There are many ways to monitor and change your individual risk of heart disease.
1 in 4 women will die of heart disease and unlike the corresponding male population, almost two-thirds who die suddenly of coronary artery disease have no previous symptoms. Scary? You bet. While most people know that cardiovascular disease is one of the leading causes of death, you may not know that it’s also the leading cause of death for women in the United States.
Mental health: Emotional components such as anxiety more commonly contribute to heart disease in women than they do in men. Marital stress also worsens the prognosis in women with heart disease. Effectively managing stress is essential, as well as eating a heart healthy diet.Missed arterial plaque: Men's plaque distributes in clumps whereas women’s distributes more evenly throughout artery walls. This results in women's angiographic studies being misinterpreted as “normal”.Atypical symptoms of heart attack: 71% of women experience early warning signs of heart attack with sudden onset of extreme weakness that feels like the flu - often with no chest pain at all.Delays in diagnosis: Women wait longer than men to go to an emergency room when having a heart attack and physicians are slower to recognize the presence of heart attacks in women because characteristic patterns of chest pain and EKG changes are less frequently present.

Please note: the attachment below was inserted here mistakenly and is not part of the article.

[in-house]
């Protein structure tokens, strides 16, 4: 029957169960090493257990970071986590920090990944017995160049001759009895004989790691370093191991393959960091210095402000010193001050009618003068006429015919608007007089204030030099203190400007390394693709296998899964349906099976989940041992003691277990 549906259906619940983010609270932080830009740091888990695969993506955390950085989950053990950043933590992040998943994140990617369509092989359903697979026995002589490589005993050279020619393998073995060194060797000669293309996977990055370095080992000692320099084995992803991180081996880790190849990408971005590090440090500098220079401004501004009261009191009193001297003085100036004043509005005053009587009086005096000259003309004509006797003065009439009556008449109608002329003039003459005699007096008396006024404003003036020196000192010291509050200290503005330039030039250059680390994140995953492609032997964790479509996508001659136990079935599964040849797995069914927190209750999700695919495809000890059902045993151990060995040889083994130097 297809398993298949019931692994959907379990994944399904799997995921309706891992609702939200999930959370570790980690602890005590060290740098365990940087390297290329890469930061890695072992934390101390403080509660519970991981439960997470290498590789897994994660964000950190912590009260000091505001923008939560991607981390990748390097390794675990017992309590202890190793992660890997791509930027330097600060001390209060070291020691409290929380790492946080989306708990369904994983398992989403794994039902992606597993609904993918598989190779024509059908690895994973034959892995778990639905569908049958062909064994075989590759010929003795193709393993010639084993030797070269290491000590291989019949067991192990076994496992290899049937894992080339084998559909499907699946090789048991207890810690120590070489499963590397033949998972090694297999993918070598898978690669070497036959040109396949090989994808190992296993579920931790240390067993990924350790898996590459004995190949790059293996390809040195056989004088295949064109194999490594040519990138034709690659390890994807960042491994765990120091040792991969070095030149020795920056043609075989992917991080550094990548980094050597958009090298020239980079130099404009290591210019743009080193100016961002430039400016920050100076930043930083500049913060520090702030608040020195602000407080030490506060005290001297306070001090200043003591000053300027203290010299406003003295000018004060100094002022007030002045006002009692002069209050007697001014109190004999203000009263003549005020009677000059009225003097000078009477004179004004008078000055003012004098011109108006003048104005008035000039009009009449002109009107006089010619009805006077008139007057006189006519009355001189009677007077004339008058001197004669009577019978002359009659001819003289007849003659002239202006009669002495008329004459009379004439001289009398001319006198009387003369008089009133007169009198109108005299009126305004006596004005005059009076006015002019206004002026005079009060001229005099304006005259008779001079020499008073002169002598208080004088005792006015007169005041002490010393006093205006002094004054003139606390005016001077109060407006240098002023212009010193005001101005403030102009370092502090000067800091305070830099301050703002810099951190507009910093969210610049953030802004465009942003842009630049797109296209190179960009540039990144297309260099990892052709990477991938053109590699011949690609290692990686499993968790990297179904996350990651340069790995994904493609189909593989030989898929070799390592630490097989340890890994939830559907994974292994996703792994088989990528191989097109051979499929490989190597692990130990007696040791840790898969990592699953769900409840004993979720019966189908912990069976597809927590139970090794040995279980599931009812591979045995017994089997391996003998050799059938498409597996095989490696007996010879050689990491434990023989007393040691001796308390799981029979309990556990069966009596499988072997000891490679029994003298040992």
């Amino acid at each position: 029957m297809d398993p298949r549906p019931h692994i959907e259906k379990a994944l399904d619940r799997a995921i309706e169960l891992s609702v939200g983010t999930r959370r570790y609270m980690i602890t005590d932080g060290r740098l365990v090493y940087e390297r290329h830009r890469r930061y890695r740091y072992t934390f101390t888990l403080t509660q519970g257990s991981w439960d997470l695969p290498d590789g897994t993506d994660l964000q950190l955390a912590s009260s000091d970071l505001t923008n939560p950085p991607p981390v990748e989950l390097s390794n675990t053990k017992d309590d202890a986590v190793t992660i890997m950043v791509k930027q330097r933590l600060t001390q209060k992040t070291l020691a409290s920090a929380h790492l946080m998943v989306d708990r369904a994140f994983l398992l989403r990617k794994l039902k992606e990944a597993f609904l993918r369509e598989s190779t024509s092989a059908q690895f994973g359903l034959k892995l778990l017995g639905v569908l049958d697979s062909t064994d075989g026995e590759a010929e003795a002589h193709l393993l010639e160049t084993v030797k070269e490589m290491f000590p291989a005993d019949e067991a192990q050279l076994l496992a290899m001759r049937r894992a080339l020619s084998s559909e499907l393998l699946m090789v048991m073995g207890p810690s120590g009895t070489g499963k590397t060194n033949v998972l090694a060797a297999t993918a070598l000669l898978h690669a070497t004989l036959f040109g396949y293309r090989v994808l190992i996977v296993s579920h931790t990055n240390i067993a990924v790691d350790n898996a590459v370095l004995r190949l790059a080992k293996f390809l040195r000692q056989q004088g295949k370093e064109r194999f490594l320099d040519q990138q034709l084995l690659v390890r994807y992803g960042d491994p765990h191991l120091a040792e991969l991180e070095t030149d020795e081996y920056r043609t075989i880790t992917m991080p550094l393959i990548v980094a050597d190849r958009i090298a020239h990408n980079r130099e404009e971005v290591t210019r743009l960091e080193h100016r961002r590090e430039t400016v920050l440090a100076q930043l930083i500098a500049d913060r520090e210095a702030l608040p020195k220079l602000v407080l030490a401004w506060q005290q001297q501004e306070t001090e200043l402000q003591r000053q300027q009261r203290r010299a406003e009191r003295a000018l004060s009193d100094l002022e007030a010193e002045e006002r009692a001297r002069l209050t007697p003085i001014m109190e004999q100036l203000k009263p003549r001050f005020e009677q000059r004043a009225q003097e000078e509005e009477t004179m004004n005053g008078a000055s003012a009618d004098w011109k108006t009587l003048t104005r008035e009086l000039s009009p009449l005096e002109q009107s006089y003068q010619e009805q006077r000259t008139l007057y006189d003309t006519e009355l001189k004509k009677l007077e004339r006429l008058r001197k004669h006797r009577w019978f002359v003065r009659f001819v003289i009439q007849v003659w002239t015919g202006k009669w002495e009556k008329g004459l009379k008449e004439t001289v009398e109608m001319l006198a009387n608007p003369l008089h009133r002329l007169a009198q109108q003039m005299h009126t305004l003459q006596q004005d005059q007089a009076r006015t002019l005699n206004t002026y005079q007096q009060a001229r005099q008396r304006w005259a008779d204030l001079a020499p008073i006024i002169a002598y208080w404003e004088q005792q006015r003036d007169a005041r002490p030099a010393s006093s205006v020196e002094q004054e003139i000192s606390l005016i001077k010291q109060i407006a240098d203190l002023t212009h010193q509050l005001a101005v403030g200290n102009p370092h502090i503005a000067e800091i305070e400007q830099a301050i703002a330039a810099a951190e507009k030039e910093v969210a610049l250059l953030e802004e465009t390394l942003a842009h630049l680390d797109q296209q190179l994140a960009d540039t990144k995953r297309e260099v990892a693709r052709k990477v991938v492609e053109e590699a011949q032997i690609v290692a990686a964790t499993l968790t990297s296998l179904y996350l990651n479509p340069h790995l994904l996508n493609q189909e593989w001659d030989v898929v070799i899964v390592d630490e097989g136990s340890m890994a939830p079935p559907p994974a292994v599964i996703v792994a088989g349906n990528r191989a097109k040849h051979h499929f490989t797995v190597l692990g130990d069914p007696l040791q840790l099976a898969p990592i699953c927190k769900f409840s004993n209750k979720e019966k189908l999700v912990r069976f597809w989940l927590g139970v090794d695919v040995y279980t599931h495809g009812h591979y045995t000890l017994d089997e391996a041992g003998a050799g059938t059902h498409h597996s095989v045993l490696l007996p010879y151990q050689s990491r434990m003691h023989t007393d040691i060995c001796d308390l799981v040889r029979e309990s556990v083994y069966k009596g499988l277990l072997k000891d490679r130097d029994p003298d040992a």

Important risk factors for heart disease are high blood pressure, high LDL cholesterol, diabetes and smoking. Other factors include being overweight, eating a poor diet, physical inactivity and alcohol use.
To decrease your risk of heart disease, heart attack, and stroke, it’s important to know your blood pressure, cholesterol status and blood sugar levels. Screening for these factors should be annually determined and monitored by your doctor, starting at the age of 40 or younger depending on your family history and your own risk factors. An annual exam and lab work are especially important elements that allow you and your doctor to monitor your risk.
A great tool developed by the American Heart Association and the American College of Cardiology that you and your physician can use to estimate your 10-year risk of heart attack and stroke is the ASCVD Risk Estimate calculator, found here: http://tools.acc.org/ASCVD-Risk-estimator/
The Bastyr Center for Natural Health combines the expertise of primary care medicine, nutrition, physical medicine and counseling to create an integrative care plan specifically individualized to your life and personal risk profile. Schedule an appointment today if you have type-1 or type-2 diabetes, heart disease, high blood pressure or high cholesterol.
“Women and Heart Disease Facts.” Women’s Heart Foundation. http://www.womensheart.org/content/heartdisease/heart_disease_facts.asp
“Lower your risk for the number 1 killer of women.” CDC Office of Women’s Health. 7 Februrary 2017. 17 March 2017.
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